“The true runner is a very fortunate person.
He has found something in him that is just perfect.”
― the prophet sheehan
I became a runner on May 19, 1979. The Run for Life in San Angelo, Texas. A 5 miler, back when there were such things. 34 minutes and change. I was hooked.
My Uncle Bob was an addict. Old Onitsuka Tigers and tattered shirts, a True Believer back in the days of Fixx and Sheehan, of flour starting lines and popsicle-stick finishing systems, of DMSO and Pearl Light. I never had a chance; I was hooked.
I knew my life would never be the same.
I had been in search of an identity growing up, and just before my 24th birthday, I found it. I was a runner.
And that's been my life since. Run, eat, do other stuff, sleep, repeat as necessary. Things came and went. But running was the thing I built my life around, my sense of self, my reason for living.
My wardrobe consisted of race shirts, old jeans and retired running shoes. My greatest compliment was when people were concerned for my health because I looked too thin. Standing by the mailbox waiting for Ultramarathon magazine to arrive; a life of vacations in which I never saw the cities because walking wasn't allowed during race weekend.
My life has since then has always revolved around running. I was a very fortunate person. I found something in me that was just perfect.
My game plan was to make it to retirement, and then finally get serious. With unlimited time and no distractions, I could finally test the theory: What if you just ran all the time? I had dreams of hitting the 24-hour run circuit, sleeping in the back of the Honda and crushing other geezers. Run eat, sleep. Become Cassidy in the cabin.
Just as I'm about to hit 65, my body has decided to retire. I think my heart is finally giving out, the byproduct of too many desert summers and chocolate Frostys. Getting old isn't as much fun as the brochure would indicate. I'm now at the point where walking 2 miles at a turtle pace reduces me to toast. My dreams are toast as well.
In the book "Being Mortal," Atul Gawande ponders when it's time to pull the plug; what quality of life you require before deciding that if you're not really living anymore, then what's the point. I was always in the Maude camp (if you have never seen "Harold and Maude," you must. you must.) Maude said you should check out while you're on top, because it's all downhill from there. But I suppose Gawande's point is well taken. Figure out what you need in life for it to be worthwhile, and continue to live as long as you can sustain that level. He had the talk with his dad, who replied: "Well, if I'm able to eat chocolate ice cream and watch football on TV, then I'm willing to stay alive."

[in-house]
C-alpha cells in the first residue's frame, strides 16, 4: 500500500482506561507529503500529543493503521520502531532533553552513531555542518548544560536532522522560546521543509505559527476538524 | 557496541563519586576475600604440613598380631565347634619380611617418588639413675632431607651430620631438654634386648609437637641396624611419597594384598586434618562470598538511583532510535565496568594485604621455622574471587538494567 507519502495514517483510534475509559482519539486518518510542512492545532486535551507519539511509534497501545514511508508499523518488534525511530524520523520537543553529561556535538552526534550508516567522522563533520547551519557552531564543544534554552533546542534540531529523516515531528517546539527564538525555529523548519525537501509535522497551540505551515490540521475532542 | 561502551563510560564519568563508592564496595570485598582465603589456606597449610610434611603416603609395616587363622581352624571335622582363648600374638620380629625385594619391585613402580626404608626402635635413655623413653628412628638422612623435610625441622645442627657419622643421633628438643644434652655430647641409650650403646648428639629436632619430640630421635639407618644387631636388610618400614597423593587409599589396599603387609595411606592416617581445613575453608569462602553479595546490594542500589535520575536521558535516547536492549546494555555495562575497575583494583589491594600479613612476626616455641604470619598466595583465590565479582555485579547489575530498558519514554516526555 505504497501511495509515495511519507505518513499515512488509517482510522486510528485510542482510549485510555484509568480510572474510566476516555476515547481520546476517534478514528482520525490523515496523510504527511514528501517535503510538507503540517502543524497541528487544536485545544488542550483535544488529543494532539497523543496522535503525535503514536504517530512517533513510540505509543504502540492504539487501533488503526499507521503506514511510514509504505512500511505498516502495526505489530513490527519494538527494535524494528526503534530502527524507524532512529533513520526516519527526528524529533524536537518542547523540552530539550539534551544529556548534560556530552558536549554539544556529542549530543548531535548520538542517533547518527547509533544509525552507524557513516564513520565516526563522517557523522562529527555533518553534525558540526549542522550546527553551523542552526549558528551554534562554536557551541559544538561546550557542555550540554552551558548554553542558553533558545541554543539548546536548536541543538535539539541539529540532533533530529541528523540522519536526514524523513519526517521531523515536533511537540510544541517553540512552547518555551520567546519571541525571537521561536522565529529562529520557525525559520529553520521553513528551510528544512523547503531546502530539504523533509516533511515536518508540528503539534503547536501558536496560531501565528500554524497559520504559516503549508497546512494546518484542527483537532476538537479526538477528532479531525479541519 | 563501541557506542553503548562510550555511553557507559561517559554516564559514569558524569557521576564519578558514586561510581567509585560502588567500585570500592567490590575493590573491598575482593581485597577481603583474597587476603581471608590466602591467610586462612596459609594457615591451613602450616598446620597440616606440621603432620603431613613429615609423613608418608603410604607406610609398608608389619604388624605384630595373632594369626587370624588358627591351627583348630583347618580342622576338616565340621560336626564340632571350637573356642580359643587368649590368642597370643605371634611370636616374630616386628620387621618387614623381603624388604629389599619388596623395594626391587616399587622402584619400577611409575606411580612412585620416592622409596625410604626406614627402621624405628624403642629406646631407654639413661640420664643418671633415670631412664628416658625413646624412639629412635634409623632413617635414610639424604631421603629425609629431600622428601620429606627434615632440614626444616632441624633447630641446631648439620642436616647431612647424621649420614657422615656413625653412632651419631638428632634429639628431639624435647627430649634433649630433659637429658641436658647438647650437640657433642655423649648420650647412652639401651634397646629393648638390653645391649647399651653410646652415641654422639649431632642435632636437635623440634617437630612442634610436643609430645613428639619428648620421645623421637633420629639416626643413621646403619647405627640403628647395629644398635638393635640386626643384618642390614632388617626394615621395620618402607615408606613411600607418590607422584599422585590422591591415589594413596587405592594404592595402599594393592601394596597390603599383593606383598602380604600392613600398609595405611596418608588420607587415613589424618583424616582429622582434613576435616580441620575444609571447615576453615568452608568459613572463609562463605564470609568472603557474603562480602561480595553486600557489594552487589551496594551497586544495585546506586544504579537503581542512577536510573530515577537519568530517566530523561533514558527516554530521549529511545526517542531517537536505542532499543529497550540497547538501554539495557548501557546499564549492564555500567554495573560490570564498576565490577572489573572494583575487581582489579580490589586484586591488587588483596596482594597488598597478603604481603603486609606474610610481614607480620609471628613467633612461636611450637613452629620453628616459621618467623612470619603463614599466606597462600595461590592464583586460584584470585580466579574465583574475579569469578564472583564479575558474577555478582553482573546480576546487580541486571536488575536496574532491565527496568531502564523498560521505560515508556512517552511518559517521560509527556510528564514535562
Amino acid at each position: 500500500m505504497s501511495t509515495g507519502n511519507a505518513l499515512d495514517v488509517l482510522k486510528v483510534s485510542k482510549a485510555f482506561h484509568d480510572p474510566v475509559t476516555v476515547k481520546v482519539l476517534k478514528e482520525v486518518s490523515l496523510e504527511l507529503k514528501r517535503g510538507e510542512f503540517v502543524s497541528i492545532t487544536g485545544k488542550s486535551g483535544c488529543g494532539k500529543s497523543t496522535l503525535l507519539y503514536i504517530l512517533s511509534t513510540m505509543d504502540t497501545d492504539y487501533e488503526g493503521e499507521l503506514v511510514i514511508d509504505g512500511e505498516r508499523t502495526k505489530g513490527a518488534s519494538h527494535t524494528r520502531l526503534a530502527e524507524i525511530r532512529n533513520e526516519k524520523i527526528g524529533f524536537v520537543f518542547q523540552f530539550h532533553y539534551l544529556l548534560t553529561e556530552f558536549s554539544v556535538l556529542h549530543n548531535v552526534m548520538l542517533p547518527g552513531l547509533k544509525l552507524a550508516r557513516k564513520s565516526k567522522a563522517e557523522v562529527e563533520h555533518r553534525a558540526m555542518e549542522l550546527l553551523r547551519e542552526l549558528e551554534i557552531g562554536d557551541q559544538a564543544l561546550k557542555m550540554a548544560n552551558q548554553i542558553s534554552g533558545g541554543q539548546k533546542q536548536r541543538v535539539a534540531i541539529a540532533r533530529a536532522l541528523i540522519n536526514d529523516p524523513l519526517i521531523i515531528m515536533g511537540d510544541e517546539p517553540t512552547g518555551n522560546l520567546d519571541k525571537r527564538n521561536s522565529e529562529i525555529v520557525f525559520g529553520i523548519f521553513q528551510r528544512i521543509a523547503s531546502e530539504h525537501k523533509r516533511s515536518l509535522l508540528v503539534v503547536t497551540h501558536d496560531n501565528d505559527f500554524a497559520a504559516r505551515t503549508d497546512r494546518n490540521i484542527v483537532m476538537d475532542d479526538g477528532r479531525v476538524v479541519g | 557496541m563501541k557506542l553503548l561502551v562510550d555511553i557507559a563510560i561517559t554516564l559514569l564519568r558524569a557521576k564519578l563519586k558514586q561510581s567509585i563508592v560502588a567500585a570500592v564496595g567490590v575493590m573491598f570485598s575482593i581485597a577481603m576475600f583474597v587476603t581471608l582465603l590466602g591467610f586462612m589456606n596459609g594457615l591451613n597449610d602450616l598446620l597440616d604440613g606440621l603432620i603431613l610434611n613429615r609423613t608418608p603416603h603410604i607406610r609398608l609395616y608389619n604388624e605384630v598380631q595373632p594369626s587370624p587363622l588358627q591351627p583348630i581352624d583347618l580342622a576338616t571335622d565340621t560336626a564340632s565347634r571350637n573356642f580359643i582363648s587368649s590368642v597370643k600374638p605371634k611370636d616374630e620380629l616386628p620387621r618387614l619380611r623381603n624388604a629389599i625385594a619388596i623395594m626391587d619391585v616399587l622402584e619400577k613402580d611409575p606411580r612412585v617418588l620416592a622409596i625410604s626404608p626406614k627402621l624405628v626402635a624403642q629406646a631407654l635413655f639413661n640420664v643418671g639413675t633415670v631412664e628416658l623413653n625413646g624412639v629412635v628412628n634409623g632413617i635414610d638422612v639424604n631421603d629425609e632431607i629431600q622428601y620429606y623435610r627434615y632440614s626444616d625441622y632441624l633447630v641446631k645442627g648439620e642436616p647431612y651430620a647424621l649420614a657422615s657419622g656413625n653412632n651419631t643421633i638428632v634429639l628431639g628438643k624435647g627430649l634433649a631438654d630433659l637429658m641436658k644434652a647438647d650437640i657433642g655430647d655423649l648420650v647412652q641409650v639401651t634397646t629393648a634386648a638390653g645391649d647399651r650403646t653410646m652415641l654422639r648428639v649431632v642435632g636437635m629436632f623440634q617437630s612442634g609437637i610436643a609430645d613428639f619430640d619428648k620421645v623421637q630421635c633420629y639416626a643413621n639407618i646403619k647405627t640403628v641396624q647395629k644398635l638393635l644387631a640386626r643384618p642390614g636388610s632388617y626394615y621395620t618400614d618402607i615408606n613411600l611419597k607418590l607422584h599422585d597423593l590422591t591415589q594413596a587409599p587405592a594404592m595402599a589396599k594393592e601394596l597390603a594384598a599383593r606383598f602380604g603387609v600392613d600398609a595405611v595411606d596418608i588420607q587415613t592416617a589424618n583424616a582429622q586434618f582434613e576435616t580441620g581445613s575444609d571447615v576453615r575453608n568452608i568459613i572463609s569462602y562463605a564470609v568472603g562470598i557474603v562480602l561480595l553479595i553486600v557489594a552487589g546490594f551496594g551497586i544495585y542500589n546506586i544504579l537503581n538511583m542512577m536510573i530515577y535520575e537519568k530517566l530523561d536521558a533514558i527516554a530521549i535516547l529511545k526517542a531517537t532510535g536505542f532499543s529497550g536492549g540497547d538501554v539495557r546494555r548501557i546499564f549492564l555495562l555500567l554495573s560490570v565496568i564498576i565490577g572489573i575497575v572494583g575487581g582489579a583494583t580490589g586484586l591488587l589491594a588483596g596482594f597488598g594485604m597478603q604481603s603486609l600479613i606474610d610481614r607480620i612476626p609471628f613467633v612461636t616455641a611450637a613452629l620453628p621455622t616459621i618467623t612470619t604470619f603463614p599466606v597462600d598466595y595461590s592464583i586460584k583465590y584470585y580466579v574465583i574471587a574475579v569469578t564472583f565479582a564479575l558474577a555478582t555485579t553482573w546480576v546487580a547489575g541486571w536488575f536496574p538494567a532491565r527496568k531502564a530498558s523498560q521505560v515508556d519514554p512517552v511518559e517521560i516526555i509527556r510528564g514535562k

For me, running was always the one essential. As long as I was able to run, no matter how slowly, nothing else much mattered. Running was all I wanted to do for the rest of my life.
And now I can't. And it increasingly feels like I never will again.
"The mind's first step to self-awareness must be through the body," Dr. Sheehan wrote. What happens when the body won't let you take that step?
Life is all about recalibrating, plotting a new course after you've been following Google Maps and it's led you into the middle of the lake. But I'm sinking, and I was never much of a swimmer.
There's no good answer. "From the moment you become a spectator, everything is downhill," Dr. Sheehan wrote. "It is a life that ends before the cheering and the shouting die." His words haunt me.
Running is what I have always lived for. And now ... I can no longer run. And I likely never will again.
I suppose the solution is glaringly obvious, if a bit terrifying.
Watch football and eat chocolate ice cream. Does a Medium Chocolate Frosty count?
May 19, 1979. I was a very fortunate person ...
Edited by garbanzo a gogo